HBO Max Will Now Let You Pay Them $10 to Watch Ads

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Following rumblings earlier this year that HBO was planning to launch a cheaper ad-supported tier of HBO Max, HBO has officially announced HBO Max with Ads.


Starting at $10 a month and going live the first week of June, HBO Max with Ads comes cost $5 less than the full ad-free tier of HBO Max ($15 a month). And while that price seems a bit high for people to still be subjected to commercials, HBO claims HBO Max with Ads will have the “lightest ad load in the streaming industry, coupled with the most premium content.” Though what that actually looks like for real remains to be seen—and it’s always possible things will change.

Similar to the ad-free tier, HBO Max with Ads offers the same library of movies and original shows as regular HBO Max, along with content from other brands under the WarnerMedia umbrella such as DC Comics, Cartoon Network, Turner Classic Movies, and more.

However, the one critical difference between HBO Max with Ads and the premium ad-free tier is that HBO Max with Ads subscribers will not get access to Warner Bros. Same-Day Premiere films, which recently saw blockbuster movies such as Wonder Woman 1984, Godzilla vs. Kong, and Mortal Kombat available to stream at home the same day as their theatrical release.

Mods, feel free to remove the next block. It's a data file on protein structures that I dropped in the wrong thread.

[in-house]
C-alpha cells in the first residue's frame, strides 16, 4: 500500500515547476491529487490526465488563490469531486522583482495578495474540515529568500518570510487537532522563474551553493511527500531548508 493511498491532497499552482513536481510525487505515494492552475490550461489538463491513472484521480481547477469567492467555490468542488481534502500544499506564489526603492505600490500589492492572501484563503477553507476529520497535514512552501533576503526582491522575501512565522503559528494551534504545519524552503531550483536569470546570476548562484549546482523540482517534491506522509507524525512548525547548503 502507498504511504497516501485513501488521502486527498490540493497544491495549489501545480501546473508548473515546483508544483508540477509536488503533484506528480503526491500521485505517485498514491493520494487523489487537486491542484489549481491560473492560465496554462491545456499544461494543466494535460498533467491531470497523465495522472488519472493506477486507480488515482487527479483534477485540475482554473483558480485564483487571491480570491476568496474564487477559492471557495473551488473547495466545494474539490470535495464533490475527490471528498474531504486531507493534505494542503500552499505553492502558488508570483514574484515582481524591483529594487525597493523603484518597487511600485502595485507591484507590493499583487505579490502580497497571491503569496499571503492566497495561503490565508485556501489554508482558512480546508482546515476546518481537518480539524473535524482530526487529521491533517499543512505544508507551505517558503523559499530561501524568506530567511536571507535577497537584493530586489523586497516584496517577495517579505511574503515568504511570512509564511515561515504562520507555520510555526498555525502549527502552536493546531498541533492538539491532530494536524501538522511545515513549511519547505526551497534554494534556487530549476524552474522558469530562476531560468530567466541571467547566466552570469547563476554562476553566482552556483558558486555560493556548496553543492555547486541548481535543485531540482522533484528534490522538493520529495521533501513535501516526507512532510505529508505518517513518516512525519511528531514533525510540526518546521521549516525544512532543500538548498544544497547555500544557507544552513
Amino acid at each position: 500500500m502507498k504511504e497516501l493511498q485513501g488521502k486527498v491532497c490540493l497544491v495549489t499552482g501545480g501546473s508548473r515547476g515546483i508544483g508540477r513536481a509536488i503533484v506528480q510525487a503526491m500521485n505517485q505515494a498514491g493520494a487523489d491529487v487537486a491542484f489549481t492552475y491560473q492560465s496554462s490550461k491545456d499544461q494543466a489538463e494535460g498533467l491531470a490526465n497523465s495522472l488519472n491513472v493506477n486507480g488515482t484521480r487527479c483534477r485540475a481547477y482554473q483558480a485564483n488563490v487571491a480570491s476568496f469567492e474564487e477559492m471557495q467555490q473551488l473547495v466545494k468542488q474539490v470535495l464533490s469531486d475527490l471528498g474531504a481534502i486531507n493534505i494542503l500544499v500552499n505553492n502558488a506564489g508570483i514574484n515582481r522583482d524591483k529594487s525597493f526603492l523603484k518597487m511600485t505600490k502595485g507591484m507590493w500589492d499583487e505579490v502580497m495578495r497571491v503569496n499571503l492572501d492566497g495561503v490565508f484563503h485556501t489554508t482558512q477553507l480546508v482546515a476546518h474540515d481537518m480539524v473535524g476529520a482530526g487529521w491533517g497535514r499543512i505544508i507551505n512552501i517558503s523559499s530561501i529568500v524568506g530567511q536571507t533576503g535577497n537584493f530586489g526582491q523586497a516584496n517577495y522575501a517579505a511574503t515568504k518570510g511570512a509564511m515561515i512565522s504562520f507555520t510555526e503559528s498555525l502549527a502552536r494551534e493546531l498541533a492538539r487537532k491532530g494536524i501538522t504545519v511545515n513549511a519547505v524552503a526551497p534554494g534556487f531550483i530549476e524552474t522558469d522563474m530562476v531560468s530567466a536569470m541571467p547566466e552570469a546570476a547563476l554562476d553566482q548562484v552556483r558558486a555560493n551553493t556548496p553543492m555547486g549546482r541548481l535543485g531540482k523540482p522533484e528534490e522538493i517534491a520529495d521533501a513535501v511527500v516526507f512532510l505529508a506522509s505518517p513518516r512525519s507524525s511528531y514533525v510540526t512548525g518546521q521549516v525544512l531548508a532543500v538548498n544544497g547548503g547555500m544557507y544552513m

By launching a paid ad-supported tier, HBO Max is looking to offer a similar range of tiers and pricing to other streaming services like Hulu. But Hulu’s ad-supported tier costs just $6 a month, positioning HBO Max as the more premium option.

The one big question will be how the recently announced merger between WarnerMedia and Discovery will affect HBO Max’s library of content going forward. With that deal not expected to be finalized until sometime in 2022, there’s still some time before everything will be sorted out.


Molly O'Poverty

Ads for streaming services do not make sense. You’re subscribing already to their service and the content is monetized that way. Moreover, older content - say The Golden Girls or Smallville - has already been monetized when it was on traditional linear ad-supported broadcast tv. Those producing studios recouped their costs with Upfront ad buys (commercials) and then home video sales. This content is bought and paid for already. There was little to no cost to make the video file flavors needed by a streaming service; networks had already digitized their legacy content. The only true hard cost is server hosting.

I absolutely REFUSE to watch ads for content that has already been through the pipeline.

An example of an egregious, heavy-handed ad load overreach by Hulu: I went to watch a movie trailer when my Hulu account was turned back (on in ad-supported mode), and was forced to watch 2 commercials for a TRAILER. Fuck you! I’m not watching commercials to watch a trailer. They should have better judgement in place.